John Eliot Gardiner- Is an English conductor who tended to specialize in the early music of Monteverdi and the Baroque, then branching out into Mozart. However, he remains most famous for his treatment of Baroque music using period instruments and attempting to emulate the style of the time. Much of his challenge was training modern artists in the style and interpretation of early Baroque music -- as his said, elan, commitment, and vocal color (Taylor, 2012).
Richter and the BWV 4 Cantata - Richter's interpretation of Bach, which technically correct and certainly vital and enjoyable as a musical piece does not necessary sound "Baroque." Whether it is the larger use of orchestral players, the echo and micfophone effects of the recording studio, or the pace, the work almost marches by with brisk tempo and strong and percussive instrumental technique. The music is comfortable to the modern ear because it sounds "modern." The emphasis is on the melodic line, whether that be the soloist or the echoing strings, and sometimes the brass; but the inner harmonies and texture are not as obvious. Certainly Richter is not rushed, but the pace is determined and varies little, except between movements. In other words, the overall effect of the work is that of a symphonic concert or larger scale vocal/instrumental work. The interpretation felt more romantic to me, the women soloists were emphasized, and the vibrator sounded more like a Brahms or Mahler work than Bach.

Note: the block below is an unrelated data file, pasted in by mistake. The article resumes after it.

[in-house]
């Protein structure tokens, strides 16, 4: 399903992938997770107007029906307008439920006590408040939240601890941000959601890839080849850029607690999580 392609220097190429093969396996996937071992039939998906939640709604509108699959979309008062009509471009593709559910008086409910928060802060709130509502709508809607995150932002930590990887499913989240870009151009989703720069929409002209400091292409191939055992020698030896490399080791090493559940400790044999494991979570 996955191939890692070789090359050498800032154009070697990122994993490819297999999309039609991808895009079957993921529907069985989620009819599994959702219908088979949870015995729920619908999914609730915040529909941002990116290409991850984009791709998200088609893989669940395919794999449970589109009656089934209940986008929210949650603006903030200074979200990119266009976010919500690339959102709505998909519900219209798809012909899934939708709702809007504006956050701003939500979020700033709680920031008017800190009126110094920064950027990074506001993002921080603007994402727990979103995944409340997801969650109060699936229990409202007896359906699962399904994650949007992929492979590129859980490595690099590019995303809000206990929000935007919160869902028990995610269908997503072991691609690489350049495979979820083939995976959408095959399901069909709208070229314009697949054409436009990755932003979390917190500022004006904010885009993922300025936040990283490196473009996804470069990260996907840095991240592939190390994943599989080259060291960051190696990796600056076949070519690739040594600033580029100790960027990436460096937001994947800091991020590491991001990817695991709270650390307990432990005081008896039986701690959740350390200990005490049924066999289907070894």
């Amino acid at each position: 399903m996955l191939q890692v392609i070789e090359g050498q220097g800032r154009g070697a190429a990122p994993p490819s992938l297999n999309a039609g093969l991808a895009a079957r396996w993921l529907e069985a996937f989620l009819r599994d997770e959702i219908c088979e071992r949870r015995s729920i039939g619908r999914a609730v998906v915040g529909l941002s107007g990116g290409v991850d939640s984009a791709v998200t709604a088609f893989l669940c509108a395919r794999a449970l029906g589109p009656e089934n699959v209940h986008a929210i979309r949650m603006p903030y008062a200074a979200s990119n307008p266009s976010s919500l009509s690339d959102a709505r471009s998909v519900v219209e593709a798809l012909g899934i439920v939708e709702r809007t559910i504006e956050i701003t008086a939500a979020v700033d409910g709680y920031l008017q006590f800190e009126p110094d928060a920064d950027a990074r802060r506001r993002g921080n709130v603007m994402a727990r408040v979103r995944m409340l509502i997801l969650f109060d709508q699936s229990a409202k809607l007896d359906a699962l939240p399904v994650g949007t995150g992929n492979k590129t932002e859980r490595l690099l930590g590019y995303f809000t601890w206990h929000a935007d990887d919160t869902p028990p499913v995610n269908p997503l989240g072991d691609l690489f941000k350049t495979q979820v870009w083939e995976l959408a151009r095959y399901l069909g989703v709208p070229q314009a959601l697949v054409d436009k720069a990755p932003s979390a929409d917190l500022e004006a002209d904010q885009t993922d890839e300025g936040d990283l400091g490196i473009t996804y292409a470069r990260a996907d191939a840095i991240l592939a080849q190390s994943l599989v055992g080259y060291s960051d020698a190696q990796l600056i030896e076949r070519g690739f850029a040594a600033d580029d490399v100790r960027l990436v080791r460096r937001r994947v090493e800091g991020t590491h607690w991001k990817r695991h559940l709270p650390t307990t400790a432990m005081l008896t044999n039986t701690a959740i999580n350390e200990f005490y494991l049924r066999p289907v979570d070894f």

Gardiner and the BWV 4 Cantata -- This is an almost total opposite from the Richter recording. The pace is slower, but flowing and emphasizing inner melodies, especially the chromaticism that symbolizes death, damnation or other negative concepts in the poem. Gardiner has the orchestra and solicits on more interpretive, but far less dramatic set of volume and far greater attention to the inner voices (woodwinds, inner voices and particularly the counterpoint line. The tempo is slower, and varied; not drastic or extremely emotive, but more like the breathing of the smaller orchestra -- taking a deep breath and singing longer, more passionate phrases. Because the performance seems more intimate and uses original instrumentation, it is likely the one that is closer to that given in Bach's day. The harpsichord continuo was predominant, the woodwinds brighter and clearer, and the details more apparent between the melody and counterpoint.
Conclusion - Neither performance is correct or incorrect. They are simply different strokes of similar brushes that make a different painting. Bother are lively, enjoyable, and certainly both conductors emphasize the pathos and spiritual nature of the work. It is a matter…[continue]
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Bach's Cantina Recordings Comparison of Bach Cantata Recordings: Richter and Gardiner Just a few generations ago, Bach's Cantatas had seemed to silence; but "since that time, in the intervening four decades, there has been an explosion of interest in this neglected music, borne out by numerous recording projects" (Lehman & White 508). Although the Cantatas were written generations ago, their music is still relevant in today's cultural environment. Bach's brilliance is